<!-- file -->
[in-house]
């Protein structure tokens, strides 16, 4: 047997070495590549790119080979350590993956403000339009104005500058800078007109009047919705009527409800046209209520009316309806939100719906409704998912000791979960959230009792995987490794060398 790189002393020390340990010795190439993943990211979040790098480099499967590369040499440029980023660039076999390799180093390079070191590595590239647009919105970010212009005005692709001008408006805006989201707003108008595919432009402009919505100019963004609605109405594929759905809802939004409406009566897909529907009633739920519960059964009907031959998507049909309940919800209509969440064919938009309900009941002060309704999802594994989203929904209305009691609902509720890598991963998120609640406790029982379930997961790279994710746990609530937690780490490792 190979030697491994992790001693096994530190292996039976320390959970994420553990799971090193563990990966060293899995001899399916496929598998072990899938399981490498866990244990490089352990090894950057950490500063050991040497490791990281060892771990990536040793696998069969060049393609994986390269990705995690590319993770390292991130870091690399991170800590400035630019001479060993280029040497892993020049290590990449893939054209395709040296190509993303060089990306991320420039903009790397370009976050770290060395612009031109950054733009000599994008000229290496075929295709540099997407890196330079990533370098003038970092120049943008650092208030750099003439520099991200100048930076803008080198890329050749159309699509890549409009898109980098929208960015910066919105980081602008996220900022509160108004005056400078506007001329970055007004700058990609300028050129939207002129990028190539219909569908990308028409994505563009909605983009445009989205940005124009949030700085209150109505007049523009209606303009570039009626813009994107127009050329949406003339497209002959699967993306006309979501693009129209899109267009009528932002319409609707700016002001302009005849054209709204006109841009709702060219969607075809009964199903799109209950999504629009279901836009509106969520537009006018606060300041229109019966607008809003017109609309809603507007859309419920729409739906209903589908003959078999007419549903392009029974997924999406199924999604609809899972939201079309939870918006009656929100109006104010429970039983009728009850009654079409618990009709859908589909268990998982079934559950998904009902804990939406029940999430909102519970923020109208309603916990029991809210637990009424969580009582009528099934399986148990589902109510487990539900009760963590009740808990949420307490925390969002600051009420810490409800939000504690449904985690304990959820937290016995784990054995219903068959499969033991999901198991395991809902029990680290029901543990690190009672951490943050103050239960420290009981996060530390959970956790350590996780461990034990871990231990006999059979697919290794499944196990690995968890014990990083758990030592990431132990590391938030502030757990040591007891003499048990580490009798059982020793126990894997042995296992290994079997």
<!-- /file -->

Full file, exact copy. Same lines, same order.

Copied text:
[in-house]
């Protein structure tokens, strides 16, 4: 047997070495590549790119080979350590993956403000339009104005500058800078007109009047919705009527409800046209209520009316309806939100719906409704998912000791979960959230009792995987490794060398 790189002393020390340990010795190439993943990211979040790098480099499967590369040499440029980023660039076999390799180093390079070191590595590239647009919105970010212009005005692709001008408006805006989201707003108008595919432009402009919505100019963004609605109405594929759905809802939004409406009566897909529907009633739920519960059964009907031959998507049909309940919800209509969440064919938009309900009941002060309704999802594994989203929904209305009691609902509720890598991963998120609640406790029982379930997961790279994710746990609530937690780490490792 190979030697491994992790001693096994530190292996039976320390959970994420553990799971090193563990990966060293899995001899399916496929598998072990899938399981490498866990244990490089352990090894950057950490500063050991040497490791990281060892771990990536040793696998069969060049393609994986390269990705995690590319993770390292991130870091690399991170800590400035630019001479060993280029040497892993020049290590990449893939054209395709040296190509993303060089990306991320420039903009790397370009976050770290060395612009031109950054733009000599994008000229290496075929295709540099997407890196330079990533370098003038970092120049943008650092208030750099003439520099991200100048930076803008080198890329050749159309699509890549409009898109980098929208960015910066919105980081602008996220900022509160108004005056400078506007001329970055007004700058990609300028050129939207002129990028190539219909569908990308028409994505563009909605983009445009989205940005124009949030700085209150109505007049523009209606303009570039009626813009994107127009050329949406003339497209002959699967993306006309979501693009129209899109267009009528932002319409609707700016002001302009005849054209709204006109841009709702060219969607075809009964199903799109209950999504629009279901836009509106969520537009006018606060300041229109019966607008809003017109609309809603507007859309419920729409739906209903589908003959078999007419549903392009029974997924999406199924999604609809899972939201079309939870918006009656929100109006104010429970039983009728009850009654079409618990009709859908589909268990998982079934559950998904009902804990939406029940999430909102519970923020109208309603916990029991809210637990009424969580009582009528099934399986148990589902109510487990539900009760963590009740808990949420307490925390969002600051009420810490409800939000504690449904985690304990959820937290016995784990054995219903068959499969033991999901198991395991809902029990680290029901543990690190009672951490943050103050239960420290009981996060530390959970956790350590996780461990034990871990231990006999059979697919290794499944196990690995968890014990990083758990030592990431132990590391938030502030757990040591007891003499048990580490009798059982020793126990894997042995296992290994079997």